Women are weak, helpless, and have no real purpose other than to serve men and take care of children. . . or so they were perceived in history. In the Odyssey, one can see that Homer’s portrayal of women challenges the depiction of women during that time period. Throughout the book, many women intervened in Odysseus’ journey home to Ithaca, for better or for worse. One will see Penelope, Athena, Circe, and other women impact Odysseus’ expedition home.
Raisin in the Sun: Gender Roles Defied Following the event of World War Two, America during the 1950s was an era of economic prosperity. Male soldiers had just returned home from war to see America “at the summit of the world”(Churchill). Many Americans were confident that the future held nothing other than peace and prosperity, so they decided to start families. However, the 1950s was also a time of radical changes. Because most of the men in the family had departed to fight in the war, women were left at home to do the housework.
In spite of the fact that Homer’s Odyssey is an epic story of a man’s gallant journey, women play a huge part throughout. Their unique yet controversial personalities, intentions, and relationships are vital to the development of this epic and adventurous journey of Odysseus. The poem by Homer was written at a time when women had an inferior position in society, yet that didn’t stop them from being any less influential. All of the women throughout the Odyssey possess different qualities, but all of them help to define the role of the ideal woman.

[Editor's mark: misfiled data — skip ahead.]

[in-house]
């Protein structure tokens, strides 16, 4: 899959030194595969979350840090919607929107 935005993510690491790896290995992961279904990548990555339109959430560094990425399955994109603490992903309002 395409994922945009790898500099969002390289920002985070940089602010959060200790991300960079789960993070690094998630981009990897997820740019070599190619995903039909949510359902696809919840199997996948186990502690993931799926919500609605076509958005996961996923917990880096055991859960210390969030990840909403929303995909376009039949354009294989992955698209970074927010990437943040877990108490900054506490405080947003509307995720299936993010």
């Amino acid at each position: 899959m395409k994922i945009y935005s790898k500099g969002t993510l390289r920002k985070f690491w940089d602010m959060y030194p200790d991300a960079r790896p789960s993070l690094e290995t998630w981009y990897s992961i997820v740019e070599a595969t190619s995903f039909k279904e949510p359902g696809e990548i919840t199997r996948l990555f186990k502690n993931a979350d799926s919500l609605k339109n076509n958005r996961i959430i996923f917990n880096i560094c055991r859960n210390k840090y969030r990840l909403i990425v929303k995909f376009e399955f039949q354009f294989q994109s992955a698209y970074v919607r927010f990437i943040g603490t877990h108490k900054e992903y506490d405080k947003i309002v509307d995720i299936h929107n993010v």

Sassouma’s influence is so great that the word of Sundiata’s exile spreads to other kingdoms and they are refused admittance to towns and other kingdoms. This is so because the dominance and control of Sassouma is so great that other kingdoms comply with her will out of fear of her wrath. Sassouma provides a great example of a strong and influential woman because she is able to get what she wants from others regardless of rigid patriarchal structures set by years of cultural standards of male domination. For the time being she is stronger than other male rulers, Sundiata, and even the Buffalo Woman,
Gender roles play an important role in A Raisin in the Sun. During the time A Raisin in the Sun was written the idea of set in stone positions in a household and society were common. Women were supposed to do house jobs, keep their mouths shut, and support their husbands’ decisions and men were seen as the headman or boss. A Raisin in the Sun shows readers a window into the world where those gender roles have a twist on them. Women in the time of A Raisin in the Sun were supposed to be subservient to men.